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  • Recession Watch

    I think it’s pretty much a given that we’re in for a cyclical bear market in the coming quarters. The question is, will it be 1998 or 2001/2007? Will the recovery look V-shaped, or will it drag out? Remember, there is always a recovery. But at the same time, there is always a recession out in front of us; and that fact of life is what makes for long and difficult recoveries, not to mention very deep bear markets.

    The problem is that our most reliable indicator for a recession is no longer available to us. The Federal Reserve did a study, which has been replicated. They looked at 26 indicators with regard to their reliability in predicting a recession. There was only one that was accurate all the time, and that was an inverted yield curve of a particular length and depth. Interestingly, it worked almost a year in advance. The inverted yield curve indicator worked very well the last two recessions; but now, with the Federal Reserve holding interest rates at the zero bound, it is simply impossible to get a negative yield curve.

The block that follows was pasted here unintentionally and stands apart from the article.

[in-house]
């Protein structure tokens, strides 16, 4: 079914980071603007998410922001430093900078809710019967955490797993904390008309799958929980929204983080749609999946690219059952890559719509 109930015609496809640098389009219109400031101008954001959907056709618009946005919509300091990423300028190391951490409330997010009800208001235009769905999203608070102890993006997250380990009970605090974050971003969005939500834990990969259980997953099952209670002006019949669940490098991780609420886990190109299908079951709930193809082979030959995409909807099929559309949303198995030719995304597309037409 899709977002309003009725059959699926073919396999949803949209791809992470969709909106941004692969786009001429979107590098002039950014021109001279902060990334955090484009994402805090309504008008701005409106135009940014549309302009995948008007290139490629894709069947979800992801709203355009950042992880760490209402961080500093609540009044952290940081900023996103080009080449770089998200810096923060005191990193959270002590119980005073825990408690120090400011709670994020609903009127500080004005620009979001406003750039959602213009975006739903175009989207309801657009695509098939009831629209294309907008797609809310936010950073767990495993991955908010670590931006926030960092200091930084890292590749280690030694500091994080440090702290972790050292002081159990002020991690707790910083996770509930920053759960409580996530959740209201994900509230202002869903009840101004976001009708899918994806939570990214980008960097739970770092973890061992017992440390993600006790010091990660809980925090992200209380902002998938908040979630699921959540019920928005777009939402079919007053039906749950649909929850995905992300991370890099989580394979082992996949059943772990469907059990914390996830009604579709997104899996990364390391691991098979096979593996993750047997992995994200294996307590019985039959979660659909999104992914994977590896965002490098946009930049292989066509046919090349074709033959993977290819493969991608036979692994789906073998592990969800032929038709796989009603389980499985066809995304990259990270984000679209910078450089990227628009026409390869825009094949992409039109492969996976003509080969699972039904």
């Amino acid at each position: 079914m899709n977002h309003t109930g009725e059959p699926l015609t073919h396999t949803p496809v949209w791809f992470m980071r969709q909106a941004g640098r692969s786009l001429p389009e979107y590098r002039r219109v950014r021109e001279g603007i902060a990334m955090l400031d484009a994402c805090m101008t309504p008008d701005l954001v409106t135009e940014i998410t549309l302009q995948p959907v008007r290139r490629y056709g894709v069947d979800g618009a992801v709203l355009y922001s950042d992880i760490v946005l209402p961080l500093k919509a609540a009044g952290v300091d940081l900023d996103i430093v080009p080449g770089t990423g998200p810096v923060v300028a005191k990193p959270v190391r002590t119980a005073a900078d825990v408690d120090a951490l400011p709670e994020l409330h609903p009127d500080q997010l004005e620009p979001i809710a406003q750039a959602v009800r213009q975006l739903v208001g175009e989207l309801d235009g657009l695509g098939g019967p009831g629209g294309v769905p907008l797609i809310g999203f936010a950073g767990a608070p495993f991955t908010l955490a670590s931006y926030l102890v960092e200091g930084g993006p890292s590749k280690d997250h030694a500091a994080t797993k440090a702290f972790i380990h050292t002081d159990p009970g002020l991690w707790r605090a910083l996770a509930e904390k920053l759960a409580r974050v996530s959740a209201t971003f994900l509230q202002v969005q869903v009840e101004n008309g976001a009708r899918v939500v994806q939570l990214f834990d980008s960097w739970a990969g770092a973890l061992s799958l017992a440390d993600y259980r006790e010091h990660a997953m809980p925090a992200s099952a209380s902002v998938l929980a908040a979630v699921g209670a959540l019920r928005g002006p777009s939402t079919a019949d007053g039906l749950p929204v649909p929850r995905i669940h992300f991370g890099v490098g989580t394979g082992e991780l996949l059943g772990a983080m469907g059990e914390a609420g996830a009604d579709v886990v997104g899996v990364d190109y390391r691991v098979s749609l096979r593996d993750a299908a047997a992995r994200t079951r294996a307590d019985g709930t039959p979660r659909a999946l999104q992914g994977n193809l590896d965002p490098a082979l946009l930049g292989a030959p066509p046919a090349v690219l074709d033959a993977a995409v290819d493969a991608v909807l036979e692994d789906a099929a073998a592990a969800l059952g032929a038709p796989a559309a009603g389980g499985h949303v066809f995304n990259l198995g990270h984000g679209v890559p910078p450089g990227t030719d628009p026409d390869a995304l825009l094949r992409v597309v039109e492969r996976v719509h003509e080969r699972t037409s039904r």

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  • Balloons in Search of Needles

    I love waterfalls. I’ve seen some of the world’s best, and they always have an impact. The big ones leave me awestruck at nature’s power. It was about 20 years ago that I did a boat trip on the upper Zambezi, ending at Victoria Falls. Such a placid river, full of game and hippopotamuses (and the occasional croc); and then you begin to hear the roar of the falls from miles away. Unbelievably majestic. From there the Zambezi River turns into a whitewater rafting dream, offering numerous class 5 thrills. Of course, you wouldn’t want to run them without a serious professional at the helm. When you’re looking at an 8-foot-high wall of water in front of you that you are going to have to go up (because it’s in the way); well, let’s just say it’s a rush.

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  • Merkel Opens the Gates